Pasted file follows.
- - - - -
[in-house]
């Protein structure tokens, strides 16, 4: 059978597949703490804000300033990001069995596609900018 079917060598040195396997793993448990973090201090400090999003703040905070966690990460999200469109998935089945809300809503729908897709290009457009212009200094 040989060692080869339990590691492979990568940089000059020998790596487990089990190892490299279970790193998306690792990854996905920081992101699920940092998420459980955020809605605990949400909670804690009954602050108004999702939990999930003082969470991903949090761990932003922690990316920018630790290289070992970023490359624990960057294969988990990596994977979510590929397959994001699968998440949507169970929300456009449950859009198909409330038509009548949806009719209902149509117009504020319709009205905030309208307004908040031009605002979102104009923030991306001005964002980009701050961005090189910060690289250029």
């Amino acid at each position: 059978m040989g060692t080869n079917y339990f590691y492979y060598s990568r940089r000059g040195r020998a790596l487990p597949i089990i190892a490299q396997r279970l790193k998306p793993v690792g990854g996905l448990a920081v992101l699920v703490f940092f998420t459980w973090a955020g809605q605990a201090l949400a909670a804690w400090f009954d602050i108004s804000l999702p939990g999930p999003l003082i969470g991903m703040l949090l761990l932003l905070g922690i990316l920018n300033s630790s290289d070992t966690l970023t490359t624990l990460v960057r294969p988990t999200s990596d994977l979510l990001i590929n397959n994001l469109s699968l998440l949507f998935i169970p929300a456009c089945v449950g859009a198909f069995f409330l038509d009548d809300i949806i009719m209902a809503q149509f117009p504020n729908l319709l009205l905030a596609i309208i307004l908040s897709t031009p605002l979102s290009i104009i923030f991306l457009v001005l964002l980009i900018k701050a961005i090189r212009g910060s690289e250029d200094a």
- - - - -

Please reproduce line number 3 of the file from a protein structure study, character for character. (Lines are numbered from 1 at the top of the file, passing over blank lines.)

């Amino acid at each position: 059978m040989g060692t080869n079917y339990f590691y492979y060598s990568r940089r000059g040195r020998a790596l487990p597949i089990i190892a490299q396997r279970l790193k998306p793993v690792g990854g996905l448990a920081v992101l699920v703490f940092f998420t459980w973090a955020g809605q605990a201090l949400a909670a804690w400090f009954d602050i108004s804000l999702p939990g999930p999003l003082i969470g991903m703040l949090l761990l932003l905070g922690i990316l920018n300033s630790s290289d070992t966690l970023t490359t624990l990460v960057r294969p988990t999200s990596d994977l979510l990001i590929n397959n994001l469109s699968l998440l949507f998935i169970p929300a456009c089945v449950g859009a198909f069995f409330l038509d009548d809300i949806i009719m209902a809503q149509f117009p504020n729908l319709l009205l905030a596609i309208i307004l908040s897709t031009p605002l979102s290009i104009i923030f991306l457009v001005l964002l980009i900018k701050a961005i090189r212009g910060s690289e250029d200094a």